Faces of Tetrasomy 18p
Photograph courtesy of Rick Guidotti of Postive Exposure.
Conditions  


Tetrasomy 18p  Print  

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Introduction

The goal of this page is to describe the major features of Tetrasomy 18p.  This information was obtained from a thorough review of the literature as well as from the experiences of the Chromosome 18 Clinical Research Center. This information may help you and your healthcare team make decisions about how to care for a person with Tetrasomy 18p.

As you read through this article, remember that no two people with Tetrasomy 18p are exactly alike.  One person may have different medical and developmental concerns from another person with Tetrasomy 18p.  Also, remember that no one with Tetrasomy 18p will have all of these features.  In addition, people with Tetrasomy 18p share many features with their family members.  They will also have their own unique skills and abilities which you will not find in the following list.

Research is critical.  As we learn more about Tetrasomy 18p, we also learn more about how to best treat it.  This will improve the health and development of people with Tetrasomy 18p.

Background

Tetrasomy 18p is a relatively rare condition.  

Tetrasomy 18p has been called various names.  You may also hear this condition called “isochromosome 18p”.

Genetic Basis of Tetrasomy 18p

Individuals with Tetrasomy 18p have 47 chromosomes instead of 46.  The extra chromosome is made up of two additional copies of the short arm of chromosome 18.  Therefore, there are a total of four copies of the short arm (the p arm) of chromosome 18.  This is why the condition is called Tetrasomy 18p.  The prefix “tetra” simply means “four”. 

For more information about basic genetic concepts, please read our page: FAQ's About Genetics.

Below is a diagram illustrating Tetrasomy 18p.

 

Tetrasomy 18p occurs when there is an extra chromosome composed of two copies of the short arm of chromosome 18.  In the diagram above, the short arm is highlighted in blue.  This area indicates the part of the chromosome that is involved in the extra chromosome.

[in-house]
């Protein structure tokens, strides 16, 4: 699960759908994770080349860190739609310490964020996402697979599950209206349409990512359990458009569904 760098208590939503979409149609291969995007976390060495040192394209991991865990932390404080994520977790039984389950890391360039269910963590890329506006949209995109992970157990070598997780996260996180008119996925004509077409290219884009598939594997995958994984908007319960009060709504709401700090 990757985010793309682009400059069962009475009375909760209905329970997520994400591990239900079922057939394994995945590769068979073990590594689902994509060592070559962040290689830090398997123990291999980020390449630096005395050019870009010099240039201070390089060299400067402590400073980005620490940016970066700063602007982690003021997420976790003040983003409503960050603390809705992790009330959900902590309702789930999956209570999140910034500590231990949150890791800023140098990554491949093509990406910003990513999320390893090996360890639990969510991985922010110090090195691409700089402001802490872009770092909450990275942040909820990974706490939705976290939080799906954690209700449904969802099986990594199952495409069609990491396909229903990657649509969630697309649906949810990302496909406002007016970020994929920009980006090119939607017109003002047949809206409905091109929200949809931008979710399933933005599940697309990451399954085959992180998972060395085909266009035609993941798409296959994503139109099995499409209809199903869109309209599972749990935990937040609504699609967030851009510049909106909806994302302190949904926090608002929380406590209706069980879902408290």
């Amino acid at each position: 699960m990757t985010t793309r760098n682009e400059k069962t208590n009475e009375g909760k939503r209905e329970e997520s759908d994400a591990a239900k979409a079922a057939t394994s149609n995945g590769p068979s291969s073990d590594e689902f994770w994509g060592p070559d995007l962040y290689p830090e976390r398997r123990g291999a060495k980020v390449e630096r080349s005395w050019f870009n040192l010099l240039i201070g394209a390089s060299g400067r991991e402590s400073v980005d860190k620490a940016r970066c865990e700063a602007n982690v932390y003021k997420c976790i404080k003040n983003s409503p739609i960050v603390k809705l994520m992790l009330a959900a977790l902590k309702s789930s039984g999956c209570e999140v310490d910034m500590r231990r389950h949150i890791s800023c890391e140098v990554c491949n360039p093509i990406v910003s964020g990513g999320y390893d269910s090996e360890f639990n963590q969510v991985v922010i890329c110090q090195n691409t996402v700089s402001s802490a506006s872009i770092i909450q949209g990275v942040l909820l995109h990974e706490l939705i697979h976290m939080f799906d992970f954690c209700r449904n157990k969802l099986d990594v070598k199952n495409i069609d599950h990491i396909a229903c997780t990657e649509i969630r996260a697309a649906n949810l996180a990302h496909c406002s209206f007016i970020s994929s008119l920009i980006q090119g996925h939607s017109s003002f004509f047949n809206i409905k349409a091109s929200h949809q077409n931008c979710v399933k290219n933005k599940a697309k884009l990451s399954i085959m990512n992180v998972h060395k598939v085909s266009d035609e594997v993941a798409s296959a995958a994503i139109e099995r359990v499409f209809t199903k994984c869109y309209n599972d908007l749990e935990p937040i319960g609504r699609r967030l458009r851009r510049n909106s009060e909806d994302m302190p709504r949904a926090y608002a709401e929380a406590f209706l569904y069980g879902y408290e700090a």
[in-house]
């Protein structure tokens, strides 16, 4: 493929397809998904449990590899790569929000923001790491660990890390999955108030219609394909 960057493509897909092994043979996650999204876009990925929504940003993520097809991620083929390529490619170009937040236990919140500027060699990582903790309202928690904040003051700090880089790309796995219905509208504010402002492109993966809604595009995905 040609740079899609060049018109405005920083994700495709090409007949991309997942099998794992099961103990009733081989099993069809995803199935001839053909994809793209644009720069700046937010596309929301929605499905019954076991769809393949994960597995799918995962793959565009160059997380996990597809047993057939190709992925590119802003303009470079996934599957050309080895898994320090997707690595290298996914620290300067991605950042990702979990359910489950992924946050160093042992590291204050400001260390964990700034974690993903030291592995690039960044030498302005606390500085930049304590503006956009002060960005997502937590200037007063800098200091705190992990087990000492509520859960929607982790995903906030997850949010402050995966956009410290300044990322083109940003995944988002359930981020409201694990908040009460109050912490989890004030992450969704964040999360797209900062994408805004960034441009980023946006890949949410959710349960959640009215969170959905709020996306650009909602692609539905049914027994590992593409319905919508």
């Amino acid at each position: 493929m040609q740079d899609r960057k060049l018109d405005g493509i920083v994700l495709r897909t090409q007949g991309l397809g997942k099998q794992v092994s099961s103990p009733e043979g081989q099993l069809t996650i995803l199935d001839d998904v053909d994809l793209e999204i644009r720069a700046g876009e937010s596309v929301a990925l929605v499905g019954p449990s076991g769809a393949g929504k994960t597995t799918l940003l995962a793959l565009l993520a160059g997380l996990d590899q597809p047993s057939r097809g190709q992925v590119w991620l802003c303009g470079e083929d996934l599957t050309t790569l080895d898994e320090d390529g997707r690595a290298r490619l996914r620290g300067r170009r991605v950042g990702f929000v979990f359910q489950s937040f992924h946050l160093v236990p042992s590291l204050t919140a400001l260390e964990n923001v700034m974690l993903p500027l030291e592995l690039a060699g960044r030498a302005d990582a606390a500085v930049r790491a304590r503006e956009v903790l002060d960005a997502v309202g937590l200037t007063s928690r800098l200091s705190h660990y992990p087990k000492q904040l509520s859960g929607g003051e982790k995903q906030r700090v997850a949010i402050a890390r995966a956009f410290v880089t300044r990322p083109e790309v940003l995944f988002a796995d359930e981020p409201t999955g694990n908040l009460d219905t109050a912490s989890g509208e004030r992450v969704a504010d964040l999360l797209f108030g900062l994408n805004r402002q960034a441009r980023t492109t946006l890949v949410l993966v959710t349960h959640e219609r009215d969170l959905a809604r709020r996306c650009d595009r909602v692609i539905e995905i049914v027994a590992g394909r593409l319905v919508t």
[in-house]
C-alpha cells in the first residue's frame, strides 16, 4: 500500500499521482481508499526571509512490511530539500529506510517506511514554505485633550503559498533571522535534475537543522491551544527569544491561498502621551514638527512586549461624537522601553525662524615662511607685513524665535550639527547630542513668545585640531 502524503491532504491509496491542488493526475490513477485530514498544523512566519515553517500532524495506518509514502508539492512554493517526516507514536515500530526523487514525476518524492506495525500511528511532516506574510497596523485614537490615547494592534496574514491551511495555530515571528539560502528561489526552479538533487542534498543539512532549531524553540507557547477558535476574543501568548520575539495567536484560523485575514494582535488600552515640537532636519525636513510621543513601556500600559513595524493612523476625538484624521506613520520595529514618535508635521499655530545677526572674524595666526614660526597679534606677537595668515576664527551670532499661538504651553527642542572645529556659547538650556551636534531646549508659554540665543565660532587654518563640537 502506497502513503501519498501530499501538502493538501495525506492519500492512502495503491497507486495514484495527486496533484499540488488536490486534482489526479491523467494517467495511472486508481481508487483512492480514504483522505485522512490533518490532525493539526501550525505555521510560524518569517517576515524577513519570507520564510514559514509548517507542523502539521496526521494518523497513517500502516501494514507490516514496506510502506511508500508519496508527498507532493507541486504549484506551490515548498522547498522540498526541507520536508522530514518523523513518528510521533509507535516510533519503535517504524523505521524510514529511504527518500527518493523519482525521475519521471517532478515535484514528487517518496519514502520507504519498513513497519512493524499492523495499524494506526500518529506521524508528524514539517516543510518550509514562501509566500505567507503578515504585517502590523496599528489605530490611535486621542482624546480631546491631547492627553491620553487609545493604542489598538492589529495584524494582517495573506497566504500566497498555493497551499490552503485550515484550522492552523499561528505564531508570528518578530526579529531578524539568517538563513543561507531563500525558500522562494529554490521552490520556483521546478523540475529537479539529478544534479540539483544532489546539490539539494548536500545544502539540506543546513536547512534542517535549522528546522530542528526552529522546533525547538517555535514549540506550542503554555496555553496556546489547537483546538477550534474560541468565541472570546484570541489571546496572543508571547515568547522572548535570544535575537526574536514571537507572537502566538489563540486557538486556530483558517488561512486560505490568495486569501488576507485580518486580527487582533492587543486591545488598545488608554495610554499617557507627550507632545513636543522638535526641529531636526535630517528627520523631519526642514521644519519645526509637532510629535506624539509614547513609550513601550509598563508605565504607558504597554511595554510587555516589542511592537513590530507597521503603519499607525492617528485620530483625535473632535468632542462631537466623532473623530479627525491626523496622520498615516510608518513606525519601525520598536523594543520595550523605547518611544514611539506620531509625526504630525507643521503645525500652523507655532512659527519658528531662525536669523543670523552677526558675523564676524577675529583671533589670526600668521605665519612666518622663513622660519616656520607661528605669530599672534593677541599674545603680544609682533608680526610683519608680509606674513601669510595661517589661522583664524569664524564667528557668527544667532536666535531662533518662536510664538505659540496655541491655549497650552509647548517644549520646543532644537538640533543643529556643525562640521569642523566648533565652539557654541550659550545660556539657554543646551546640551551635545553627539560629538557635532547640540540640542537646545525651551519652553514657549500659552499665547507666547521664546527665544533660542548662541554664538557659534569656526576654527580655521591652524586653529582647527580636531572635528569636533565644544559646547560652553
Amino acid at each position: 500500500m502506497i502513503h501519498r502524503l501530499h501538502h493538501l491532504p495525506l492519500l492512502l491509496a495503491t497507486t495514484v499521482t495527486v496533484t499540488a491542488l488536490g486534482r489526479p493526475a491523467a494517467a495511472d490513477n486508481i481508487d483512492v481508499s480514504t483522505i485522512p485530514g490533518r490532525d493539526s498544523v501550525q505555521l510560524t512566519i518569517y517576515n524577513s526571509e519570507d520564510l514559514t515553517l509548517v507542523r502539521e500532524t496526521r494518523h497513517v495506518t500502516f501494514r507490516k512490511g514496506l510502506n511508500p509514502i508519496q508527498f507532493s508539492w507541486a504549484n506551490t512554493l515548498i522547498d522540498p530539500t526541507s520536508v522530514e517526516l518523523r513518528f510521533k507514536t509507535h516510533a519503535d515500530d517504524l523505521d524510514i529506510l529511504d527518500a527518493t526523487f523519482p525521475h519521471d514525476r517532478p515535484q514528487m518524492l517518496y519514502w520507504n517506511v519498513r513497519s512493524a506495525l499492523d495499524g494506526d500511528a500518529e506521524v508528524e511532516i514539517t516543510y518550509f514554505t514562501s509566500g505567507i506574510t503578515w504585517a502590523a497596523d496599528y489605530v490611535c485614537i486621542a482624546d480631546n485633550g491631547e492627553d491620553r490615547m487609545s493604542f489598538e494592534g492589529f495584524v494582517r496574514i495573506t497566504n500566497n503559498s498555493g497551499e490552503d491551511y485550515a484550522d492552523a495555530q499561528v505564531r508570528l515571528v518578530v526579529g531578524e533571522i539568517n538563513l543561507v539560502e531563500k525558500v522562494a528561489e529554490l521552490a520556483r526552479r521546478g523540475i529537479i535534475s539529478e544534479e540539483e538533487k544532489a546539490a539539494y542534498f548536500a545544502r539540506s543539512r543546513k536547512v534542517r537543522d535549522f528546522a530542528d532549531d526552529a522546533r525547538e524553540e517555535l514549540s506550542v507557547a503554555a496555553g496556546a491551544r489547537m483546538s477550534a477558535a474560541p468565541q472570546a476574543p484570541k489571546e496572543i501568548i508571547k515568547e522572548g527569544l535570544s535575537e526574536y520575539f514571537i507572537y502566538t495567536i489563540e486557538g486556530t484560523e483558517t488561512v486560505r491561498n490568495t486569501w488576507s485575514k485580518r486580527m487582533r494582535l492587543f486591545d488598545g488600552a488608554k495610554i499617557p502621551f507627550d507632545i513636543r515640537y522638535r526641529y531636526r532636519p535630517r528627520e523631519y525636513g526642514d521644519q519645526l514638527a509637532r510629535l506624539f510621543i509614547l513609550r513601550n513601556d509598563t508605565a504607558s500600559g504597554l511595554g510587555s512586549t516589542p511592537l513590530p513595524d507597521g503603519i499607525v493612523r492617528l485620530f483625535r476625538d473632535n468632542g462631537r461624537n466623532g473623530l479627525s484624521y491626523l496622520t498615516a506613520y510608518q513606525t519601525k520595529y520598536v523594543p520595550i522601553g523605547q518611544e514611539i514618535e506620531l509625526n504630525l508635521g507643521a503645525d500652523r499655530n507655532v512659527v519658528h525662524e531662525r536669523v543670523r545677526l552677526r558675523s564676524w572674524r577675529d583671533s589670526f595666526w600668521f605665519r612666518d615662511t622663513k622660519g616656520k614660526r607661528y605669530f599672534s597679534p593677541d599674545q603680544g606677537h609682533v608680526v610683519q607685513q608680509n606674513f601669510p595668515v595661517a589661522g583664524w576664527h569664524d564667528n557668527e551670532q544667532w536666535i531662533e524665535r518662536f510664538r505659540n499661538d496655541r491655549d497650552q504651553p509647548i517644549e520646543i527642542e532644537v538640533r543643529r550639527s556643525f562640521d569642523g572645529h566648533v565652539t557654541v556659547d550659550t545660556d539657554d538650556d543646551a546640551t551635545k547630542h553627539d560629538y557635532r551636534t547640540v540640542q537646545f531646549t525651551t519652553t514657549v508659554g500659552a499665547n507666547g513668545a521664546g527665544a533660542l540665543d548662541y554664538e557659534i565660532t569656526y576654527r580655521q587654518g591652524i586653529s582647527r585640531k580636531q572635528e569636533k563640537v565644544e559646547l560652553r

Characteristics of Tetrasomy 18p

For a table with the frequency of various medical and developmental concerns reported in individuals with Tetrasomy 18p, please click here.

Problems in the Newborn Period

Newborns with Tetrasomy 18p (tet18p) often have problems at birth or shortly thereafter.  The most common problem is nursing/feeding difficulties.  Infants may have problems latching onto the breast or bottle.  They may also have problems coordinating the suck-swallow motion that is required to nurse.  Some infants may vomit frequently after eating.  In some cases, a referral to an occupational or physical therapist may be recommended.  In more serious cases, a feeding tube may be required.  Supplementing their diet with a high-calorie formula may also be recommended to help the infant gain weight.

Infants with tet18p may have other problems.  Jaundice is a build-up of bilirubin in the baby’s blood, leading to a yellowish color of the skin and eyes.  Occasionally, this resolves on its own.  However, many infants with tet18p require treatment for jaundice.  Treatment is usually very easy.  Typically, the baby is simply placed under a light.  This helps break down the extra bilirubin in the baby’s blood. 

Some infants with tet18p have breathing problems shortly after birth.  To assist with the baby’s breathing, doctors may have to provide extra oxygen.  This may be done by putting a tube into the baby’s nose.

Development

Tet18p changes the way the brain develops and works.

Infants, toddlers, and young children with tet18p may develop more slowly than those without tet18p.  For example, it may take a little longer for them to roll over, sit, crawl, and walk.  It may also take longer for them to reach for and grab toys, hold a bottle, and to feed themselves. Language skills may also develop later than their peers.  On average, babies with tet18p roll over at about seven months, and walk and say their first words at about 2½ years.  It is important to remember that these numbers are averages.  This means that some babies reach their milestones earlier than these averages while others reach their milestones later.